Also, talking to people, talking about their feelings, and listening to what they have to say helps you realize different ways of looking at the world, which can make it easier to find the solutions you are looking for.
Discouragement, pessimism, and dissatisfaction
Generalized dissatisfaction is a very characteristic symptom of the existential crisis, since internal conflicts almost always revolve around questions about life, whether personal or professional, demonstrating that something needs to be changed.
Read Also: Characteristics of Pessimistic People
Unfortunately, this lack of taste for life generates discouragement, and in the face of so much negative emotional charge, it is difficult to look at any situation with optimism.
The sum of these factors increases the questioning about one’s own decisions and the sense of incapacity.
See the glass half full
Even unleashing negative and confused feelings, conflicts, and deep reflections, which shake the individual sentimentally and psychologically, an existential crisis does not need – nor should it be – regarded as a bad thing.
In going through a period of uncertainty and questioning, self-knowledge and maturation become inevitable, resulting in a significant and necessary transformation for the individual.
Therefore, when faced with this internal conflict, it is important to try to see the glass half full and understand that it is a phase, something temporary that will have positive results after it has passed.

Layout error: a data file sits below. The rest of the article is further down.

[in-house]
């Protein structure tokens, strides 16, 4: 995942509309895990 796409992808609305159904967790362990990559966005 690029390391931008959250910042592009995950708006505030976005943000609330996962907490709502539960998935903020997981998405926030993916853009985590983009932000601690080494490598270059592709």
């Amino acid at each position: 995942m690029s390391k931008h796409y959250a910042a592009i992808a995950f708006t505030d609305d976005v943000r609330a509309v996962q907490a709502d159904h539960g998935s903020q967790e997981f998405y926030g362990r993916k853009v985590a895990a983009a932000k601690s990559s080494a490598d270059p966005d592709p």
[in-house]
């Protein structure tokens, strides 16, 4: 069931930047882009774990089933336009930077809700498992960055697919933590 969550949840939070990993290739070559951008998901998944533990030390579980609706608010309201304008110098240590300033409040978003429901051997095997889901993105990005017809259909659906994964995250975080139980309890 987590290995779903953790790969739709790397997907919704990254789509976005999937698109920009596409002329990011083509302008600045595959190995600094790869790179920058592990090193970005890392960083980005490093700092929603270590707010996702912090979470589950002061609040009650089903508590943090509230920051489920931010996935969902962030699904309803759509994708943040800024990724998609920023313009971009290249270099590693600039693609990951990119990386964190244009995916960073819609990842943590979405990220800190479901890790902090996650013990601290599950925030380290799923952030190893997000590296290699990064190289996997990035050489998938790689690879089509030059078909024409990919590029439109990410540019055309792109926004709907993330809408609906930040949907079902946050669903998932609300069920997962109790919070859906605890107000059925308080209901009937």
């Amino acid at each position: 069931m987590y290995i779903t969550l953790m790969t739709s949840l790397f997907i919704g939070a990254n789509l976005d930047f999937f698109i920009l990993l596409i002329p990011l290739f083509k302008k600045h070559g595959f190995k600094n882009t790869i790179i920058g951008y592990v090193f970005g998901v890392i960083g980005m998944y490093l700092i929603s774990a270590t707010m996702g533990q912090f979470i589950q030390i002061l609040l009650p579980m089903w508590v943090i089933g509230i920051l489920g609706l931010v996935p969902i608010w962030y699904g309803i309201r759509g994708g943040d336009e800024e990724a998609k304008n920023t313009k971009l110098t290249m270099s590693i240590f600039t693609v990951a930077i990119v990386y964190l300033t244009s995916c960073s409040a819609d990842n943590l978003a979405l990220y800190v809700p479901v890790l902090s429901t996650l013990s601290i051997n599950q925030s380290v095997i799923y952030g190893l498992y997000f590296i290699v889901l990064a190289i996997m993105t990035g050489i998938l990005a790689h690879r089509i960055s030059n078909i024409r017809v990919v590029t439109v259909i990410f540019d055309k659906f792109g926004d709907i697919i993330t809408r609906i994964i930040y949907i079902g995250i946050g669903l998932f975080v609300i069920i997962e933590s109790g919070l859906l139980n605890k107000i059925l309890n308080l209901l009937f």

How to overcome the existential crisis?
As we said at the beginning, the existential crisis is a natural process that many of us face throughout life, and that tends to be very beneficial, inclusively.
However, some people may have difficulty coping with the feelings that this phase arouses and the issues surrounding it.
Faced with this difficulty, it may be necessary to seek psychological support through therapy. The work of the psychologist, who is a professional trained to guide how to deal with feelings and adversities, will help solve problems that seem to have no solution.
Anyway, it is important that the person who faces the existential dilemmas understands that it will never be possible to have all the answers to all doubts and that there is no problem in that!
And that, in addition to professional help, it is necessary to take responsibility for one’s own life and to make efforts to overcome this phase. It is therefore essential to understand the reasons for all the conflicting feelings aroused in the crisis.
From then on, the first step is taken towards solving most of the questions and the reunion with the emotional balance that has been lost at some point.
Adjust the candles and continue to sail
Maybe in the face of an existential crisis, this is the sensation: of being a boat without a compass, drifting in the middle of the ocean. And often facing storms that make us believe in an imminent shipwreck.
However, we must recognize that, even amid storms, we are the captain of this boat. And that overcoming the existential crisis requires a good deal of resilience and attitude.
For this, it is essential to look for relaxing, and pleasurable alternatives, things that you enjoy doing and have abandoned for lack of courage.